In the current approach, carbonated drinks are not associated with anything healthy. It is often advisable to give up eating them to people working on figure and condition and wanting to improve their health. In fact, however, as you will see from the moment, a significant part of the theory regarding carbonated fluids has no sensible justification!
The myth of carbonated drinks causes fat gain
The very presence of carbon dioxide in a drink does not make it more fattening. However, it can work with sugars contained in it. Thus, both carbonated and degassed cola, sweetened with glucose and fructose, will promote the accumulation of reserve fat to the same extent. Similarly, both still and carbonated mineral water will have no such activity.
The myth of carbonated drinks increases the risk of cardiovascular disease
The fact the presence of carbon dioxide in the drink in no way increases the risk of cardiovascular disease. Although there are various theories that the CO2 contained in the consumed fluids strains the heart, causes its hypoxia and a number of other tragic consequences, it must be emphasized that these are simple inventions of people with an exuberant imagination. Cardiovascular disease can be promoted at most by sugar contained in carbonated and non-carbonated beverages.
The myth of fizzy drinks weakens bones
It must be admitted that there are studies confirming that the consumption of some types of carbonated beverages negatively affects bone health, and caution should be exercised in the consumption of young people, especially girls. However, it is not carbon dioxide that is responsible for the adverse effect on the calcium economy of these drinks, and the presence of phosphoric acid, an integral component of cola drinks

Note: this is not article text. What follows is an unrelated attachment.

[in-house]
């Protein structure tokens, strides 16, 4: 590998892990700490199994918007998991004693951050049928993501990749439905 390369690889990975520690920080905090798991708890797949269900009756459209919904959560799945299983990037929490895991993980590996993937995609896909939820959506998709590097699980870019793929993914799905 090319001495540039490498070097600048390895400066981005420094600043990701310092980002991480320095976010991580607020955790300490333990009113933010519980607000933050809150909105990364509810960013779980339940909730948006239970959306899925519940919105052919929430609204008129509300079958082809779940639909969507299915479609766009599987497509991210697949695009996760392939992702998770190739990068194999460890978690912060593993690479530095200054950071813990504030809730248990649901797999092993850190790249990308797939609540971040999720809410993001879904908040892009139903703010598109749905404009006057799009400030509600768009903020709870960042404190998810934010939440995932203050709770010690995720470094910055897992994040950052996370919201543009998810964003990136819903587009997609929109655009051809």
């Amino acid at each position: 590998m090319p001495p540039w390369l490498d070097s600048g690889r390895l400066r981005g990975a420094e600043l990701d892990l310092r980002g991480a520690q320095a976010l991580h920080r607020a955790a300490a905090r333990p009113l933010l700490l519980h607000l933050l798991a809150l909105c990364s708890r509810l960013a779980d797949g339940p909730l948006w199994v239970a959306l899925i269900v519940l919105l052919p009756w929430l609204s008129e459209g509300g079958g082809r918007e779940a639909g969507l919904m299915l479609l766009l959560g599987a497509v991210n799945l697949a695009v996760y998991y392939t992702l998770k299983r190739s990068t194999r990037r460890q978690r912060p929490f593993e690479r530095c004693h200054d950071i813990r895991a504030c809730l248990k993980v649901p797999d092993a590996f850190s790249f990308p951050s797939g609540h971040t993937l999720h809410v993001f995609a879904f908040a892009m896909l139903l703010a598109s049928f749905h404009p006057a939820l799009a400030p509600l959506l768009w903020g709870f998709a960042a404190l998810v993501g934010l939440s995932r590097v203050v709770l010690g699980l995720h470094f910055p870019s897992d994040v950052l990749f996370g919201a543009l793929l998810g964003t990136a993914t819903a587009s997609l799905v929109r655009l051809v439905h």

The myth of fizzy drinks do not irrigate the body
In fact, the presence of carbon dioxide does not impede the process of hydration, can only affect the feeling of thirst and thus make us drink less. Undoubtedly, carbonated mineral water, carbonated isotonic or even carbonated cola hydrate the body. This does not mean, of course, that they are equally effective in this respect. However, it is certain that you can supplement fluid losses with their consumption.
The myth of still water is healthier than carbonated water
There is no reason to believe that the lack of bubbles makes a given liquid healthier than in the presence of CO2. Both carbonated and non-carbonated water may be a desirable part of the diet. What’s more, carbon dioxide has a preservative effect and makes the water saturated with it last longer to maintain freshness and microbiological purity.
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